Bottom Page

Thread Rating:
  • 0 Vote(s) - 0 Average
  • 1
  • 2
  • 3
  • 4
  • 5
 2 Dimensional NumPy for beginners
#1
Hi there, I don't understand the answer to this task:

This is the task:

import numpy as np

# Subway ridership for 5 stations on 10 different days
ridership = np.array([
[ 0, 0, 2, 5, 0],
[1478, 3877, 3674, 2328, 2539],
[1613, 4088, 3991, 6461, 2691],
[1560, 3392, 3826, 4787, 2613],
[1608, 4802, 3932, 4477, 2705],
[1576, 3933, 3909, 4979, 2685],
[ 95, 229, 255, 496, 201],
[ 2, 0, 1, 27, 0],
[1438, 3785, 3589, 4174, 2215],
[1342, 4043, 4009, 4665, 3033]

if True:
print ridership[1:3, 3:5]

Answer:
[[2328 2539]
[6461 2691]]

But why?
If we have [1:3] that means Row: 1 column 3 --> The answer should be: 2328 and not [2328 2539]
If we have [3:5] that means Row: 3 column 5 --> No answer....

Can somebody explain me, the new python user Angel , why the answer is correct? Or maybe send me a link to the video tutorial/blog what ever.....

Thank you!
J
Quote
#2
if you have an array like arr = np.array([1,2,3,4,5]) and you would say something like arr[1:3] you would select everything starting at index 1 to index 3 (but excluding index 3). so you would get [2,3]. so the : always tells the array from where to where you want to select stuff. additionally you could say something like arr[0:4:2] now you pick everything from index 0 to index 4 (excluding index 4) and only every two values (so you set a step width there). what you would get is: [1,3].
In your example you have a 2 Dimensional array, so saying something like ridership[1,3] would select the item at row 1 and column 3. so you divide your x,y,z,... indices by using "," comma. so in your case you would pick following rows [1:3] (so each row from index 1 to 3, excluding index 3) and columns [3:5] (so each column from 3 to 5, excluding index 5) since you selece ridership[1:3, 3:5]. ridership[1,3] == 2328, ridership[1,4] == 2539, ridership[2,3] == 6461 and ridership[2,4] == 2691. What you are doing is slicing your array and it is extreamly efficient in comparison to the usage of loops :)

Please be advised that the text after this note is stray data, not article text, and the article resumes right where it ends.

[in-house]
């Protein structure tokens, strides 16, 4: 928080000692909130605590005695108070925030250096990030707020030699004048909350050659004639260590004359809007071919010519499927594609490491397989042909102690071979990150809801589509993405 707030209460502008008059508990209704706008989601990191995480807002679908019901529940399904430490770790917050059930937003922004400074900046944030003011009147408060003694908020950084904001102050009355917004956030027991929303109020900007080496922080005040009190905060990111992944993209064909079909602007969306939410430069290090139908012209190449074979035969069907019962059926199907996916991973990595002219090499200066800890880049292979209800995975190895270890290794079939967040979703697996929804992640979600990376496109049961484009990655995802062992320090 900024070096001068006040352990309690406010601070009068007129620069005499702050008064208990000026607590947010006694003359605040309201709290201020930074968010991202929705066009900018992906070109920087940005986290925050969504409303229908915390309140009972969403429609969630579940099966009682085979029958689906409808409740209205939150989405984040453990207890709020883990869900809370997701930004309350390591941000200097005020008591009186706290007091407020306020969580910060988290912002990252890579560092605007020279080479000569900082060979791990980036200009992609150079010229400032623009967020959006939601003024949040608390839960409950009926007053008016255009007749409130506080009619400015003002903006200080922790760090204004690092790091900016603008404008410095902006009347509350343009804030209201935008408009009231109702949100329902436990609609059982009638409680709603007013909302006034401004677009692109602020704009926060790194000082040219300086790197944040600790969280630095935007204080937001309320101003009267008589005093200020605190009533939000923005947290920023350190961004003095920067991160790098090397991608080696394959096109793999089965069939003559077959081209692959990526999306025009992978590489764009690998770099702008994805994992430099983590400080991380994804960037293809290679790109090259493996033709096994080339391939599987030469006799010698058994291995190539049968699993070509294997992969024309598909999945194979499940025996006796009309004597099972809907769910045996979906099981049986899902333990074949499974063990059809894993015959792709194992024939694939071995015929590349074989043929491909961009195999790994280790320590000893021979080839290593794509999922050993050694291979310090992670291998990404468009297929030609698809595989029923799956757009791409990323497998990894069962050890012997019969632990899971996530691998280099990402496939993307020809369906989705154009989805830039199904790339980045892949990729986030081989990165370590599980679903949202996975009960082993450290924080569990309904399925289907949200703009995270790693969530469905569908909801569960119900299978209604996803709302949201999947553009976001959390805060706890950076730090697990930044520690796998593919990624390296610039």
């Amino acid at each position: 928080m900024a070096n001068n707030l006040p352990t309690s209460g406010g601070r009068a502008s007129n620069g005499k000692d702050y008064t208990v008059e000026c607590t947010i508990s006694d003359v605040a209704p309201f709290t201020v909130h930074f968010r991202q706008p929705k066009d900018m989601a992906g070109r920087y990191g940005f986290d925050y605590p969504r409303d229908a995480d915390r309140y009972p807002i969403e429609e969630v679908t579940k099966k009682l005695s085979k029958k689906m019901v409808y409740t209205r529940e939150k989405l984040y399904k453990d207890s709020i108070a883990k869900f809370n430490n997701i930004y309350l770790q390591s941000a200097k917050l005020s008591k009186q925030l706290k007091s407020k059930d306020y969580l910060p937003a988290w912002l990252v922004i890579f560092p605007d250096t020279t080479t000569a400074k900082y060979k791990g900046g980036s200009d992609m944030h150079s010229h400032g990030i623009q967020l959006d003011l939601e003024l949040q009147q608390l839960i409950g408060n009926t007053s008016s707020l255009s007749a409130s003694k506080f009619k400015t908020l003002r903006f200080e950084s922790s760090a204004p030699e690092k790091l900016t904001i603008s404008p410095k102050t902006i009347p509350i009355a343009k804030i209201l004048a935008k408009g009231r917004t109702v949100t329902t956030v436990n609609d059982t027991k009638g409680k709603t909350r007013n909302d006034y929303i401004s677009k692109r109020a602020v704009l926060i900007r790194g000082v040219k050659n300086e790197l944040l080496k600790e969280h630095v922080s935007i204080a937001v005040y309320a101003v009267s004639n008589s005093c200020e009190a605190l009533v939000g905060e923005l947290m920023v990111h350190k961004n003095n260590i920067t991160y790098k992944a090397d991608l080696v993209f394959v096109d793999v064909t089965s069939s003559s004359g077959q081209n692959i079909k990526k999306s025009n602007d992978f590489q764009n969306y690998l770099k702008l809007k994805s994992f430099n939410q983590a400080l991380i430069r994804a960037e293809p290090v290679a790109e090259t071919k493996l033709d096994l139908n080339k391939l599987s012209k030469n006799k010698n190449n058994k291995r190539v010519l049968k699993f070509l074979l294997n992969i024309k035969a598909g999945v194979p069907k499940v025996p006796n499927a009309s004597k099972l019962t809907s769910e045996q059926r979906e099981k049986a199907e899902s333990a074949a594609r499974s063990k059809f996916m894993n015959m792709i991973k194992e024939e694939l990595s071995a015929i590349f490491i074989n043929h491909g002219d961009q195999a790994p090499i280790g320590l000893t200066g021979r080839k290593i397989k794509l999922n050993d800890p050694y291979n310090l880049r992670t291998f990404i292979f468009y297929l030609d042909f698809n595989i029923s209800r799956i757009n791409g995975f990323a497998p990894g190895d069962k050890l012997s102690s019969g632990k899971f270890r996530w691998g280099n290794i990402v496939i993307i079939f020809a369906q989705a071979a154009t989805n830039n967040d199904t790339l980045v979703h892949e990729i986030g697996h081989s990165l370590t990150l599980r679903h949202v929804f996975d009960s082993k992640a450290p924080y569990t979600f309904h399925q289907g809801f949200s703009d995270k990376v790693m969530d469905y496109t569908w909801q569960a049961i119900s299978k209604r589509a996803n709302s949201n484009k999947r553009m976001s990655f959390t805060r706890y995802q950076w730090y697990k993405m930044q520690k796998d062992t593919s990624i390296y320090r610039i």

Jack_Sparrow likes this post
Quote
#3
Try to put your code in [python][/python] markers or the indent is lost...

The answer is correct, you need to take into account 2 important aspects of python (and numpy):
- The indexes start to count at 0
- The ranges never reach the latest value, so 1:4 is 1, 2, and 3

So when you say ridership[1:3, 3:5] you are asking for the elements from row 1 to 3 excluded (so 2nd and 3rd rows) and columns from 3 to 5 excluded (so columns 4th and 5th)

If this feels strange, it is really powerful... the reason to not to include the upper bound of a slice is obvious when you notice that in that way is:
a[0:3] + a[3:10] == a[0:10]
And that helps a lot to avoid missing or repeating elements wen playing with lists or matrices.
Jack_Sparrow likes this post
Quote

Top Page

Possibly Related Threads...
Thread Author Replies Views Last Post
  numpy.copy / numpy.delete paul18fr 3 226 Jul-26-2019, 01:51 PM
Last Post: paul18fr
  "erlarge" a numpy-matrix to numpy-array PhysChem 2 360 Apr-09-2019, 04:54 PM
Last Post: PhysChem

Forum Jump:


Users browsing this thread: 1 Guest(s)